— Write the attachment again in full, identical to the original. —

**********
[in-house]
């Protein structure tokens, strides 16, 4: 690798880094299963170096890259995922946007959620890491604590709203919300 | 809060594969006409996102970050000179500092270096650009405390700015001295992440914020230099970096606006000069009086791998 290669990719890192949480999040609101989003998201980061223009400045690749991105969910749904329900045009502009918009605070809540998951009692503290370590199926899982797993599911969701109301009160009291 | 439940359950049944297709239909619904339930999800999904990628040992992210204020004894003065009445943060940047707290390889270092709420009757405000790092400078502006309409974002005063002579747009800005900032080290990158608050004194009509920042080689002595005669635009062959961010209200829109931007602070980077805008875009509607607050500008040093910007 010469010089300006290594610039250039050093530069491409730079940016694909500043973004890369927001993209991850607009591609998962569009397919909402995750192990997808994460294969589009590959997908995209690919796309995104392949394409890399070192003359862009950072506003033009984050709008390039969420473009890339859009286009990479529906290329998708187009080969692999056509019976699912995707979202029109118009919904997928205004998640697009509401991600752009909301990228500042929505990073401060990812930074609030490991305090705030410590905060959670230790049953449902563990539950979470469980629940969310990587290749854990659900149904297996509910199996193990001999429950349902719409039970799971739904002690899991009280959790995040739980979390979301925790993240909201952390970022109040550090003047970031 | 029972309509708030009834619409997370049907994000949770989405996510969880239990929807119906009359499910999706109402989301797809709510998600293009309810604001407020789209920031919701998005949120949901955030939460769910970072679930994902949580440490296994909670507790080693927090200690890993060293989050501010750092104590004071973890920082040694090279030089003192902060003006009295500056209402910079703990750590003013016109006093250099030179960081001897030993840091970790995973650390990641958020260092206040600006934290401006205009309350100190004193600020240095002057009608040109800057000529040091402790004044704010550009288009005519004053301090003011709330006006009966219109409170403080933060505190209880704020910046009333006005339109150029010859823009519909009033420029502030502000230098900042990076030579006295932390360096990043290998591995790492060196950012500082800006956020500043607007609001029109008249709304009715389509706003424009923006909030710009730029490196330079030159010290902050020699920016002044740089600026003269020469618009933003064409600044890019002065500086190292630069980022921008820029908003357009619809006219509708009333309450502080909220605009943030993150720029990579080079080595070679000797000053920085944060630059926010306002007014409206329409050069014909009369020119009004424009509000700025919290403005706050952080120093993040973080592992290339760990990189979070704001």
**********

[in-house]
């Protein structure tokens, strides 16, 4: 690798880094299963170096890259995922946007959620890491604590709203919300 | 809060594969006409996102970050000179500092270096650009405390700015001295992440914020230099970096606006000069009086791998 290669990719890192949480999040609101989003998201980061223009400045690749991105969910749904329900045009502009918009605070809540998951009692503290370590199926899982797993599911969701109301009160009291 | 439940359950049944297709239909619904339930999800999904990628040992992210204020004894003065009445943060940047707290390889270092709420009757405000790092400078502006309409974002005063002579747009800005900032080290990158608050004194009509920042080689002595005669635009062959961010209200829109931007602070980077805008875009509607607050500008040093910007 010469010089300006290594610039250039050093530069491409730079940016694909500043973004890369927001993209991850607009591609998962569009397919909402995750192990997808994460294969589009590959997908995209690919796309995104392949394409890399070192003359862009950072506003033009984050709008390039969420473009890339859009286009990479529906290329998708187009080969692999056509019976699912995707979202029109118009919904997928205004998640697009509401991600752009909301990228500042929505990073401060990812930074609030490991305090705030410590905060959670230790049953449902563990539950979470469980629940969310990587290749854990659900149904297996509910199996193990001999429950349902719409039970799971739904002690899991009280959790995040739980979390979301925790993240909201952390970022109040550090003047970031 | 029972309509708030009834619409997370049907994000949770989405996510969880239990929807119906009359499910999706109402989301797809709510998600293009309810604001407020789209920031919701998005949120949901955030939460769910970072679930994902949580440490296994909670507790080693927090200690890993060293989050501010750092104590004071973890920082040694090279030089003192902060003006009295500056209402910079703990750590003013016109006093250099030179960081001897030993840091970790995973650390990641958020260092206040600006934290401006205009309350100190004193600020240095002057009608040109800057000529040091402790004044704010550009288009005519004053301090003011709330006006009966219109409170403080933060505190209880704020910046009333006005339109150029010859823009519909009033420029502030502000230098900042990076030579006295932390360096990043290998591995790492060196950012500082800006956020500043607007609001029109008249709304009715389509706003424009923006909030710009730029490196330079030159010290902050020699920016002044740089600026003269020469618009933003064409600044890019002065500086190292630069980022921008820029908003357009619809006219509708009333309450502080909220605009943030993150720029990579080079080595070679000797000053920085944060630059926010306002007014409206329409050069014909009369020119009004424009509000700025919290403005706050952080120093993040973080592992290339760990990189979070704001």